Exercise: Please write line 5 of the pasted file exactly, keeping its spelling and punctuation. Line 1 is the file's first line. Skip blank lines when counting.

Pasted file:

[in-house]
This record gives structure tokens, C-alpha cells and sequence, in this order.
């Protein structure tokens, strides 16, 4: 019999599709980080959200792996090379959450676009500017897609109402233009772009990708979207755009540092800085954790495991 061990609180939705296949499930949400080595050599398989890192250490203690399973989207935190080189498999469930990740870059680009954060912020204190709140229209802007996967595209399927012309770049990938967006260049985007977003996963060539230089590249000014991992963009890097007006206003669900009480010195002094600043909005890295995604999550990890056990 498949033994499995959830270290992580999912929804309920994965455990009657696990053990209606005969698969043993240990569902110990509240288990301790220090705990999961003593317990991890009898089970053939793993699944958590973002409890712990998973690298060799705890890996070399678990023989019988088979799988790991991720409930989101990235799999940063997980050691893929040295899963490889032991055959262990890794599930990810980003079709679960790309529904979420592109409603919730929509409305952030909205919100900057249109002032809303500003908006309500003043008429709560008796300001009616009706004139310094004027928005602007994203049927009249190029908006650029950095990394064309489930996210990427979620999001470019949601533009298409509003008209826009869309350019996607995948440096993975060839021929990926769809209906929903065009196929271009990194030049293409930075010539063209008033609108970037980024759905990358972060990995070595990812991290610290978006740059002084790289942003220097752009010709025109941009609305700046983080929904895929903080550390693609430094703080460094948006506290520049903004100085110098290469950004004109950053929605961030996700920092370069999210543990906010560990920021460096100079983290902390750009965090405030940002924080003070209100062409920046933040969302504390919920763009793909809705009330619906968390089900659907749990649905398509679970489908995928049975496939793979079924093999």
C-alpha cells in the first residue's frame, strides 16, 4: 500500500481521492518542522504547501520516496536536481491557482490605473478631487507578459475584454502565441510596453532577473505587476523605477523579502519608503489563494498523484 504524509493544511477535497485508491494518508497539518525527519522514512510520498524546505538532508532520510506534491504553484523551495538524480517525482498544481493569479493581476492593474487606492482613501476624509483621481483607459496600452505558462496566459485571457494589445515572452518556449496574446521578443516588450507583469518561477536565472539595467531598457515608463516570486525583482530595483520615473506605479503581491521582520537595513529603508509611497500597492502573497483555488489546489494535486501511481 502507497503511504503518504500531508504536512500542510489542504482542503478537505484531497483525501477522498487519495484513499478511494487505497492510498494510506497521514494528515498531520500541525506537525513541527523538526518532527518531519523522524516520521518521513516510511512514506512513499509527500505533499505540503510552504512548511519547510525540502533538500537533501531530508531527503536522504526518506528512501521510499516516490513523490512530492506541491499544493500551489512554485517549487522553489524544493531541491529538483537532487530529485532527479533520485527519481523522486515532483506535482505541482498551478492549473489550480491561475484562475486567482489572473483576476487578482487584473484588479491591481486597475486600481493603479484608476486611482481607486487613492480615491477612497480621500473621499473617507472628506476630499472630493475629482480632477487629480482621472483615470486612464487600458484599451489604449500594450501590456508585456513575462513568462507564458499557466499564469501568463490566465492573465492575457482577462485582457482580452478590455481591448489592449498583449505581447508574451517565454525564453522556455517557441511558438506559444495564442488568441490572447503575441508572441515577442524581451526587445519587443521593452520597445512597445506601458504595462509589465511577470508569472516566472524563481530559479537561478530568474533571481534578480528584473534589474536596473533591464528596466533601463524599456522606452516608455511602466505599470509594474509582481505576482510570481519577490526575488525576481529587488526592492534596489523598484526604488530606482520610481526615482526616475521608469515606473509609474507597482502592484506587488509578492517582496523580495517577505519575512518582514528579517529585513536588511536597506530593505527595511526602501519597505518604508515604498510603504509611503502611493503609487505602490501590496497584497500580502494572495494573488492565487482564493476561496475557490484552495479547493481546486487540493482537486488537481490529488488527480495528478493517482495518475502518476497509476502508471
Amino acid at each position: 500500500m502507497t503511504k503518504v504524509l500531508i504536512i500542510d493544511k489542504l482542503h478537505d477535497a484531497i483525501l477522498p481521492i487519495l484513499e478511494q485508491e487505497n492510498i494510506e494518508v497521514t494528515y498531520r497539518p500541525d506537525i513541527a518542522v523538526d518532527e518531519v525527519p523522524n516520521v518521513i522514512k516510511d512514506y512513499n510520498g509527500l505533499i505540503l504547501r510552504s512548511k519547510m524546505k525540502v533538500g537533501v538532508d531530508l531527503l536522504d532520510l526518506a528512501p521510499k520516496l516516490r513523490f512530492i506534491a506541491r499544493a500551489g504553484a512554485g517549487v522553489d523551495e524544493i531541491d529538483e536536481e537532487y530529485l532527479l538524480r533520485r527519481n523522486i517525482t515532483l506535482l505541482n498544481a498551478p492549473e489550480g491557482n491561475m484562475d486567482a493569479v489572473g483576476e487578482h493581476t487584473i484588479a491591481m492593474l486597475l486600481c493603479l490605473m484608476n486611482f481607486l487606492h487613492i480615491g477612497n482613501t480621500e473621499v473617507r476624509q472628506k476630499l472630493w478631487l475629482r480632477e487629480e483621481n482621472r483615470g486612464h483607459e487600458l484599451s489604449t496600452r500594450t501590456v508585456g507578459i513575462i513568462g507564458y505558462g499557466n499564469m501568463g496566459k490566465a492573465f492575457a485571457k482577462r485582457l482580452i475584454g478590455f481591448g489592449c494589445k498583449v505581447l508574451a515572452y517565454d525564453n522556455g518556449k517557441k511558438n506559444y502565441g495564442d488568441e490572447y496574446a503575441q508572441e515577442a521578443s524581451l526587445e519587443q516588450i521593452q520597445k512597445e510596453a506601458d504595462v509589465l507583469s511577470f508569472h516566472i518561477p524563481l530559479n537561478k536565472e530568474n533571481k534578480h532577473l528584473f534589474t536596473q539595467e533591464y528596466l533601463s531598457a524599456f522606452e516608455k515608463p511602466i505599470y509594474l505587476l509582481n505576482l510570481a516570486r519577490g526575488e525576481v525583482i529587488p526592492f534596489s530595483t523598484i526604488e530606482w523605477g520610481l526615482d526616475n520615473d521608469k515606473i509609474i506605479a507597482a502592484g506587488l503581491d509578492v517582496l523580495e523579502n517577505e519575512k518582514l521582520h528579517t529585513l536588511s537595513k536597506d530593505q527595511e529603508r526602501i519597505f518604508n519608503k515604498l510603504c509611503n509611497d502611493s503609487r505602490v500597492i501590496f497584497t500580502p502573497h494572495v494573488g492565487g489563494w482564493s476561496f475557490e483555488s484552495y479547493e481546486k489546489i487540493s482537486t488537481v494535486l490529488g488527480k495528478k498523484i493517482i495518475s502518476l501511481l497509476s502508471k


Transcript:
Amino acid at each position: 500500500m502507497t503511504k503518504v504524509l500531508i504536512i500542510d493544511k489542504l482542503h478537505d477535497a484531497i483525501l477522498p481521492i487519495l484513499e478511494q485508491e487505497n492510498i494510506e494518508v497521514t494528515y498531520r497539518p500541525d506537525i513541527a518542522v523538526d518532527e518531519v525527519p523522524n516520521v518521513i522514512k516510511d512514506y512513499n510520498g509527500l505533499i505540503l504547501r510552504s512548511k519547510m524546505k525540502v533538500g537533501v538532508d531530508l531527503l536522504d532520510l526518506a528512501p521510499k520516496l516516490r513523490f512530492i506534491a506541491r499544493a500551489g504553484a512554485g517549487v522553489d523551495e524544493i531541491d529538483e536536481e537532487y530529485l532527479l538524480r533520485r527519481n523522486i517525482t515532483l506535482l505541482n498544481a498551478p492549473e489550480g491557482n491561475m484562475d486567482a493569479v489572473g483576476e487578482h493581476t487584473i484588479a491591481m492593474l486597475l486600481c493603479l490605473m484608476n486611482f481607486l487606492h487613492i480615491g477612497n482613501t480621500e473621499v473617507r476624509q472628506k476630499l472630493w478631487l475629482r480632477e487629480e483621481n482621472r483615470g486612464h483607459e487600458l484599451s489604449t496600452r500594450t501590456v508585456g507578459i513575462i513568462g507564458y505558462g499557466n499564469m501568463g496566459k490566465a492573465f492575457a485571457k482577462r485582457l482580452i475584454g478590455f481591448g489592449c494589445k498583449v505581447l508574451a515572452y517565454d525564453n522556455g518556449k517557441k511558438n506559444y502565441g495564442d488568441e490572447y496574446a503575441q508572441e515577442a521578443s524581451l526587445e519587443q516588450i521593452q520597445k512597445e510596453a506601458d504595462v509589465l507583469s511577470f508569472h516566472i518561477p524563481l530559479n537561478k536565472e530568474n533571481k534578480h532577473l528584473f534589474t536596473q539595467e533591464y528596466l533601463s531598457a524599456f522606452e516608455k515608463p511602466i505599470y509594474l505587476l509582481n505576482l510570481a516570486r519577490g526575488e525576481v525583482i529587488p526592492f534596489s530595483t523598484i526604488e530606482w523605477g520610481l526615482d526616475n520615473d521608469k515606473i509609474i506605479a507597482a502592484g506587488l503581491d509578492v517582496l523580495e523579502n517577505e519575512k518582514l521582520h528579517t529585513l536588511s537595513k536597506d530593505q527595511e529603508r526602501i519597505f518604508n519608503k515604498l510603504c509611503n509611497d502611493s503609487r505602490v500597492i501590496f497584497t500580502p502573497h494572495v494573488g492565487g489563494w482564493s476561496f475557490e483555488s484552495y479547493e481546486k489546489i487540493s482537486t488537481v494535486l490529488g488527480k495528478k498523484i493517482i495518475s502518476l501511481l497509476s502508471k